Because the court appeared unable to “put the genie back in the bottle,” in 1999 the Utah Legislature partially reigned-in what had become a wide open field of membership. At the same time, while federal credit union regulators strictly enforced field of membership restrictions, federal credit union assets in Utah remained quite flat.
Most Utah credit unions have changed significantly over the years, but nearly all of them are still relatively small institutions that serve a limited field of membership. However, there is a handful of credit unions which have used their tax exemption to enable them to expanded rapidly and compete head-to-head with banks. These credit unions are larger than most banks and serve geographic boundaries that include most of the population of the state. They offer nearly every banking service provided by other taxpaying financial institutions. They have expanded rapidly, spending millions of dollars on mass media advertising and political initiatives, and they retain millions of dollars in earnings, which they use to expand their presence in the marketplace, rather than to serve a specific group of members.
Some state charted credit unions in Utah today advertise their services to the general public. It is questionable whether some large credit unions today primarily serve people of “small means” which originally justified the credit union tax exemption. In fact, the Credit Union National Association (CUNA) 2002 National Member Survey Report stated that credit union “. . . members have higher average household incomes than do nonmembers.” The report also noted “. . . credit unions’ relatively low member penetration level among lower-income consumers.” The report also disclosed that the remedy to a “shortage in peak borrowers” is “to attract more members and/or get more loans into the hands of existing members.” The CUNA membership survey report disclosed that “. . . credit union members, compared to nonmembers are more likely to be employed full-time, less likely to be retired, more likely to have a college degree, and more likely to own their home,” hardly a discription of people of small means.
It should be remembered that savings and loans, mutual savings banks and cooperatives lost their tax-exempt status in 1951 when Congress decided these institutions had become more like other profit-seeking financial institutions. It is clear that the large, full-service credit unions that exist today were not envisioned when the tax exemption was written into law. Many large credit unions today closely resemble mutual savings banks which are now taxable.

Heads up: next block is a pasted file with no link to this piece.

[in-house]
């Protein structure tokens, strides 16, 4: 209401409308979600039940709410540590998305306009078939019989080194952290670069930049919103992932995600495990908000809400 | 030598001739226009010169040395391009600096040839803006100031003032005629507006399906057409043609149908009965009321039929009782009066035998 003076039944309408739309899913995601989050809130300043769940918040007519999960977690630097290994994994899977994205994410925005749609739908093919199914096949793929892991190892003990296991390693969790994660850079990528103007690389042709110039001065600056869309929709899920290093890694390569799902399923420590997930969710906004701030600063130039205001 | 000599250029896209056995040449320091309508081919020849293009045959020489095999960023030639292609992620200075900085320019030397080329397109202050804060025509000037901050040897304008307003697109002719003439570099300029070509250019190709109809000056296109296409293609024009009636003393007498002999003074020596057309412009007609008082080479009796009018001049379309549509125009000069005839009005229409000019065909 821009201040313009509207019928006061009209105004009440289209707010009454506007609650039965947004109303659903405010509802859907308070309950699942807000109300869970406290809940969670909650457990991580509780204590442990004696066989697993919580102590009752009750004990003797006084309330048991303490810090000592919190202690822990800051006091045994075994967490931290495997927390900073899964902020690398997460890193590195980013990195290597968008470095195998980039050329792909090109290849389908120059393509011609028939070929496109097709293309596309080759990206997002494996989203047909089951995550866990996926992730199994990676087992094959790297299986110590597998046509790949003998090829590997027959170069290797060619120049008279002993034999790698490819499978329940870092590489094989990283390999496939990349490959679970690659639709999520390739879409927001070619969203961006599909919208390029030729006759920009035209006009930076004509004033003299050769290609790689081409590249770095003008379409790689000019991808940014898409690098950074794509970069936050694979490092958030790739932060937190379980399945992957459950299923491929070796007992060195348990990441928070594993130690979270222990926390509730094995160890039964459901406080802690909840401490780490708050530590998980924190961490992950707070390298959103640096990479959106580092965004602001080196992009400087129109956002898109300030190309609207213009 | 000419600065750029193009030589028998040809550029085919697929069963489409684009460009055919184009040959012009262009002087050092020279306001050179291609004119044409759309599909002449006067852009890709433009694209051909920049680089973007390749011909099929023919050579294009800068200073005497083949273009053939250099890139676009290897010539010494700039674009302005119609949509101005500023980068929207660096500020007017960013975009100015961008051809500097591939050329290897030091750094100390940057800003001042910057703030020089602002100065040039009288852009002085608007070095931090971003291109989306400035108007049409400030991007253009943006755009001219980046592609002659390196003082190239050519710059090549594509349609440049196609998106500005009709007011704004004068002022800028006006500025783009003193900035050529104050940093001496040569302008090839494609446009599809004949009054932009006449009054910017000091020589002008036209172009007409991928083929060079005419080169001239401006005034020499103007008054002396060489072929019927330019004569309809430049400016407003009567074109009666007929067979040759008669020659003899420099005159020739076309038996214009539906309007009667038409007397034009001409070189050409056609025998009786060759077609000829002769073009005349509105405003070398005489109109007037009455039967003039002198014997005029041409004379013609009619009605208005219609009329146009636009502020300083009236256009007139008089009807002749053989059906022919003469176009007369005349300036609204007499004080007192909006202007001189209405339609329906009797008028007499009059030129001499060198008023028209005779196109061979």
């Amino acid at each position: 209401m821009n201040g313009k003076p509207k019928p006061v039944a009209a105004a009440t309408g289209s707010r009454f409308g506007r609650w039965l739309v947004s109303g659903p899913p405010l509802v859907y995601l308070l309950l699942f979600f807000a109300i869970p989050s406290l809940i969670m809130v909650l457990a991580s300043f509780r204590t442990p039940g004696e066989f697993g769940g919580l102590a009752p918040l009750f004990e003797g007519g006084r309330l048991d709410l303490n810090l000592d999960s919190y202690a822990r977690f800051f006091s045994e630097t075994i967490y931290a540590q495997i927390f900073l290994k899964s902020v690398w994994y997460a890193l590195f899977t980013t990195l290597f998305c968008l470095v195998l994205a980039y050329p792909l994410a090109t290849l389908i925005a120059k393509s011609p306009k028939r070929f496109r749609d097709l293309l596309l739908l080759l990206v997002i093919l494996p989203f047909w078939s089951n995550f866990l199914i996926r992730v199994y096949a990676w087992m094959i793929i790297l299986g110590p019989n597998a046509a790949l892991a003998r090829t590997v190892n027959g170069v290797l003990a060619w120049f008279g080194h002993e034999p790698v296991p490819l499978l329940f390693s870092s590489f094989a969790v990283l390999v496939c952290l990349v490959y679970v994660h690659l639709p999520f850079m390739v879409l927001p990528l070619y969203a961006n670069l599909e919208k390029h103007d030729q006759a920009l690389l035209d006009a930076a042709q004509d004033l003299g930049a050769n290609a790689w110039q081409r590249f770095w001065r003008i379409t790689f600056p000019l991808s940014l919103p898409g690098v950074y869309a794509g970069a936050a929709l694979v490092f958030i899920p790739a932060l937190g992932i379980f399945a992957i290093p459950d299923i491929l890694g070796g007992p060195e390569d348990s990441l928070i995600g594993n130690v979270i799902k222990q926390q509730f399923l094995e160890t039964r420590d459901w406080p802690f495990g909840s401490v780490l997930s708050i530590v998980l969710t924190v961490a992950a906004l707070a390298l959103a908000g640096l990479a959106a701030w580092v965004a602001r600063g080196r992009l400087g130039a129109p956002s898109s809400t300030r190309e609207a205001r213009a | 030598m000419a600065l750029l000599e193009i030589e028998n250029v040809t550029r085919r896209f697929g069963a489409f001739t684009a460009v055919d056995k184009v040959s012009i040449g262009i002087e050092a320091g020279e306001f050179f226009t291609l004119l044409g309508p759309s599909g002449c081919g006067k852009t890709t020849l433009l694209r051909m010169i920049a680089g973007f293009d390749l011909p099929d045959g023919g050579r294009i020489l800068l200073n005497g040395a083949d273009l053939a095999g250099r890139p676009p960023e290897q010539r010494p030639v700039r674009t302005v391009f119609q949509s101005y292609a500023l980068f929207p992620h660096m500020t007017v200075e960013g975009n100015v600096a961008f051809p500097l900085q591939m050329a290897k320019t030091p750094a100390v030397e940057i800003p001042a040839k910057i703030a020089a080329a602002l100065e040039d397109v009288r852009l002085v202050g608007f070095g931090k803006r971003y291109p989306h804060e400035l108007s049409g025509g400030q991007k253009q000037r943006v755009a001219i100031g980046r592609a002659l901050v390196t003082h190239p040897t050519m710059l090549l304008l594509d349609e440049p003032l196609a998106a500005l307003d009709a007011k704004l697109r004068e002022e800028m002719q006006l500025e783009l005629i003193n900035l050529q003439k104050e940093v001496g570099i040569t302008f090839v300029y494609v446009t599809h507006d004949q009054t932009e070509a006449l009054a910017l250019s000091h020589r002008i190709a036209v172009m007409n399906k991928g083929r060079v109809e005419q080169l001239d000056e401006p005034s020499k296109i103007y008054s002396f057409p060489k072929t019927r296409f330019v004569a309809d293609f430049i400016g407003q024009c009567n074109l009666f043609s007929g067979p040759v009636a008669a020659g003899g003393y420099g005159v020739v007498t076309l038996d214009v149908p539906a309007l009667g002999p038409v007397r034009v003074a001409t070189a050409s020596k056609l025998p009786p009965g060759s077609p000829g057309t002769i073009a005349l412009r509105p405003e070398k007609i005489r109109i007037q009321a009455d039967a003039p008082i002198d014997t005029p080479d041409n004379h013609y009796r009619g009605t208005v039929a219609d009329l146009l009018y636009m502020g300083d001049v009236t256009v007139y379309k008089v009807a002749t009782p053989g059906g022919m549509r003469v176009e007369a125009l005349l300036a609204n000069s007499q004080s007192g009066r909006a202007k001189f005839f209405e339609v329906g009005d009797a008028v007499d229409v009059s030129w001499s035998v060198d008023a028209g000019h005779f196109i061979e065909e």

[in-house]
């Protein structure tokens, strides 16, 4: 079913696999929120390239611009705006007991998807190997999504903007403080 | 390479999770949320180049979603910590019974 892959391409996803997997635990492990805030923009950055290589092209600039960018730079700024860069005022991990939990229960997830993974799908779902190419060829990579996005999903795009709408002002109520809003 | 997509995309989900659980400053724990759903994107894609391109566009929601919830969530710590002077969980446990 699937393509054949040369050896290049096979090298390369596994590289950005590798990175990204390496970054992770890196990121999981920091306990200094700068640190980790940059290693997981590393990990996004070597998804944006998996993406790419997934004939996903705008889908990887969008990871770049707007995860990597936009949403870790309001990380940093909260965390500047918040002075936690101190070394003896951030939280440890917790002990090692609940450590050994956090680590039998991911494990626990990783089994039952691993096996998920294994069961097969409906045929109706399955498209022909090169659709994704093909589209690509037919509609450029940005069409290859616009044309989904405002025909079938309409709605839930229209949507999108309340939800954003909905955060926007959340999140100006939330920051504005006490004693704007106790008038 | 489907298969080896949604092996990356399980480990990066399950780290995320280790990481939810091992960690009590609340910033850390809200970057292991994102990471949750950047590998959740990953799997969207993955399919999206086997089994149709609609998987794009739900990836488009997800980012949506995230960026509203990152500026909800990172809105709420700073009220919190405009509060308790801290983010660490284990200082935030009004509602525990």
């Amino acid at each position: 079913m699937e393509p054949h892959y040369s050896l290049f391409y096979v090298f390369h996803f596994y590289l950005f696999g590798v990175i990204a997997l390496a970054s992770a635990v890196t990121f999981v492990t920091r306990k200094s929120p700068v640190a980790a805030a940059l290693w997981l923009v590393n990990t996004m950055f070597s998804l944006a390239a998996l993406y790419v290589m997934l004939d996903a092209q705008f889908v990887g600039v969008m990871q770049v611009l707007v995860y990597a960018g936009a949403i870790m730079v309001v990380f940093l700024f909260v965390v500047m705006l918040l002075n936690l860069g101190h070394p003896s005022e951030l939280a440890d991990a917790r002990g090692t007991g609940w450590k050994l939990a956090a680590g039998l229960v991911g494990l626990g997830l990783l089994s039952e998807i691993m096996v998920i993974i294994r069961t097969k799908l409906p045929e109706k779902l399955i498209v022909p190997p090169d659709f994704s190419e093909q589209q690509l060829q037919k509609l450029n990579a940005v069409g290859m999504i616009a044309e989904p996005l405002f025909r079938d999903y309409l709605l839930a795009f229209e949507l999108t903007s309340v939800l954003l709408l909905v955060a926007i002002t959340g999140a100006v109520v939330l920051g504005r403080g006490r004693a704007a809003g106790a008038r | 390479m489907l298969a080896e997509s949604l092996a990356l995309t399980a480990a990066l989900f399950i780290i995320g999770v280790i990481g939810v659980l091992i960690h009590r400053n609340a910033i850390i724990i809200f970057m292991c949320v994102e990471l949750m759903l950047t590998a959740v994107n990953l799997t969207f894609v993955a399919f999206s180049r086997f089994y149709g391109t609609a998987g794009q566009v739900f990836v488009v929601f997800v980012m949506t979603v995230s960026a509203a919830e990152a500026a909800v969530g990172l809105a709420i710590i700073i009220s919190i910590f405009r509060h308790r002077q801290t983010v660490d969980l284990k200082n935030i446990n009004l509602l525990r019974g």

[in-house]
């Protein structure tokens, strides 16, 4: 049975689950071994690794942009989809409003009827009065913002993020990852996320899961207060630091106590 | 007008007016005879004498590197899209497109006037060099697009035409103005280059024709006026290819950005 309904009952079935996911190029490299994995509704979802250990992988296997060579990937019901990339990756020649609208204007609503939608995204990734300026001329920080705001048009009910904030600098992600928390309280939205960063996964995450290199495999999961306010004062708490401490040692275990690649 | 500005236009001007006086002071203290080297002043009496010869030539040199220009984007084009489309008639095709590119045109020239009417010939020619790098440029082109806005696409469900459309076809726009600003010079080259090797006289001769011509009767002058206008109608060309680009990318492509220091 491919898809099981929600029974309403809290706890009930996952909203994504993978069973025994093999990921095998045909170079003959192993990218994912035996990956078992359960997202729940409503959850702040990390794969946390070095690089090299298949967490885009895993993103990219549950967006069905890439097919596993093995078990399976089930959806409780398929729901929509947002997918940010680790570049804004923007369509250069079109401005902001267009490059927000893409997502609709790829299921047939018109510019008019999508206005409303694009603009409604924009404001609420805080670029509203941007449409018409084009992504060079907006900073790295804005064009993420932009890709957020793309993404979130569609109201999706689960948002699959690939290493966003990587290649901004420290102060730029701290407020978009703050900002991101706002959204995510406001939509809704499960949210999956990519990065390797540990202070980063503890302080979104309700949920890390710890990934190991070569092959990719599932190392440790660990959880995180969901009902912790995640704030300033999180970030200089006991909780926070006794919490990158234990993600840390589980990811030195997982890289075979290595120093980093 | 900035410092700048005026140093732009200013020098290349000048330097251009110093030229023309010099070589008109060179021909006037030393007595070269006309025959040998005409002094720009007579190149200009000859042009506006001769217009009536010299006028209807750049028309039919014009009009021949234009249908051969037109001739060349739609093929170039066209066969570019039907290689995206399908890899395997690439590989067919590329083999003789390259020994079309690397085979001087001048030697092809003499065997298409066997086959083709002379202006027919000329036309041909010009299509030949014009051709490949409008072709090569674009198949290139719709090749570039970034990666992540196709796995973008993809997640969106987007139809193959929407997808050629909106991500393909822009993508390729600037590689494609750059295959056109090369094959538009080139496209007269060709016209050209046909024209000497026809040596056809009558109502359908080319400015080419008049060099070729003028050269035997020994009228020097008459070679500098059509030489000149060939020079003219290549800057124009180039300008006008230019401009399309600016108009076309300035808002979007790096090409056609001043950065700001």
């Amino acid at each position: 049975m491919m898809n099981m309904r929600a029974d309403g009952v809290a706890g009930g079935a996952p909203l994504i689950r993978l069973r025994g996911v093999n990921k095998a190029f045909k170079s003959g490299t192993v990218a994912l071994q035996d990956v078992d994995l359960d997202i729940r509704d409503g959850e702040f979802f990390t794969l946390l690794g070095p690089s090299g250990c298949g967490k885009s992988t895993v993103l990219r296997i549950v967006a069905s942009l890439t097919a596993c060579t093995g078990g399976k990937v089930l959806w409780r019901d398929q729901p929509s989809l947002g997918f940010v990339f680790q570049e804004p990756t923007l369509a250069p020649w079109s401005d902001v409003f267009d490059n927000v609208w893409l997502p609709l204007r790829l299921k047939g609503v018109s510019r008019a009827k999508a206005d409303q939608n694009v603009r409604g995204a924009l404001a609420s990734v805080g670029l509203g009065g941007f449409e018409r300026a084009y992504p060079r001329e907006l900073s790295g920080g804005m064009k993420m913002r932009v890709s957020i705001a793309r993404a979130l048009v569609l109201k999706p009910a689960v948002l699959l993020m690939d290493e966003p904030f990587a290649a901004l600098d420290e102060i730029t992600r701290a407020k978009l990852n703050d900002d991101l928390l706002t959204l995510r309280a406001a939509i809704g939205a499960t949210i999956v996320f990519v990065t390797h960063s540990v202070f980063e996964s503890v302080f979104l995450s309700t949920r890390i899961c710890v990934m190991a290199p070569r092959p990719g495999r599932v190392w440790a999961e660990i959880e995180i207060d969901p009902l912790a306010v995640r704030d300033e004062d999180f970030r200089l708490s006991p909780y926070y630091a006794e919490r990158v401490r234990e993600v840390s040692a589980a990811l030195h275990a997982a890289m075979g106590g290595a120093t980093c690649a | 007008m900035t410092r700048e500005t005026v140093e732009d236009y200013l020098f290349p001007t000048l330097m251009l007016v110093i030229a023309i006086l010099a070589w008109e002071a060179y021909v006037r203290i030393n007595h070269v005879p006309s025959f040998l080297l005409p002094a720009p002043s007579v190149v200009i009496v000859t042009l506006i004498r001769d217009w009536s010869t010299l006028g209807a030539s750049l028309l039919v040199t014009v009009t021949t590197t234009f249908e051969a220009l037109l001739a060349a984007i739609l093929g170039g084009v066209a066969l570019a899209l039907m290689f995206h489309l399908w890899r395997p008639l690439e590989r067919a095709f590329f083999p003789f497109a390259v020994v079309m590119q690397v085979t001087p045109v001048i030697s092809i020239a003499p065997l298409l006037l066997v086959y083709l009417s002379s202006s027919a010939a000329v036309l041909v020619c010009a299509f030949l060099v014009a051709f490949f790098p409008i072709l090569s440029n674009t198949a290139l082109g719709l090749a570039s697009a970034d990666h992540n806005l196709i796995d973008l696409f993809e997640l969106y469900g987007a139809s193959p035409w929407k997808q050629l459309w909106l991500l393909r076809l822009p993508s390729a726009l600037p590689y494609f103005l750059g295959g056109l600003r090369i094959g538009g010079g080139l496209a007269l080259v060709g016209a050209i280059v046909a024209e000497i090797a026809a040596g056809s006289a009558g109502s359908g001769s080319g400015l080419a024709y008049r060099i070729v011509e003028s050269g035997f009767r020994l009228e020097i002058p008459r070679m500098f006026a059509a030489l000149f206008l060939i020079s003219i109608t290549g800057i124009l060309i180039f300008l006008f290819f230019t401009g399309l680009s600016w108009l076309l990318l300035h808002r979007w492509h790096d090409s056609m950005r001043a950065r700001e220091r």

Additionally, Canada began taxing credit unions in 1972 and credit unions in that country have continued to prosper. Two U.S. Presidents, Carter and Reagan unsuccessfully called for congress to repeal the credit unions’ tax exemption. Additionally, the states of Alabama, Florida, Indiana, Maryland, Missouri, Nebraska and Oklahoma impose state income or franchise taxes on credit unions.
Putting the Genie Back In the Bottle — Creating Tax Equity
The Resolution Alliance, headed by former U.S. Senator Jake Garn (Republican) and former Salt Lake Mayor Ted Wilson (Democrat) has been formed to find a solution to the growing inequity of a few very large, untaxed credit unions competing with taxable financial institutions. The Utah Taxpayers Association and others have also called for a resolution to the inequity. The Asociation argues that the first principles of tax policy require that similarly situated persons or businesses be treated equally. Absent fundamental fairness in tax policy, citizens and business owners will quickly lose confidence in government while decisions in the marketplace will be distorted.
The question then, is whether banks should be given a similar tax exemption or large credit unions should lose their exemption. Given the current budget climate, extending the exemption to banks would probably not be politically feasible. Thus, taxing large, competitive credit unions may be the only viable way to provide equity. However, since Utah Taxes are already 9th highest among the fifty states, I believe any revenues raised through this equalization must be used to lower overall taxes, not grow government.
It is incumbent upon the Utah Legislature and Congress to re-establish equity between credit unions and taxable financial institutions. The competitive activity of credit unions must be limited, or they must be subject to the same state and federal tax obligations as their taxable competitors.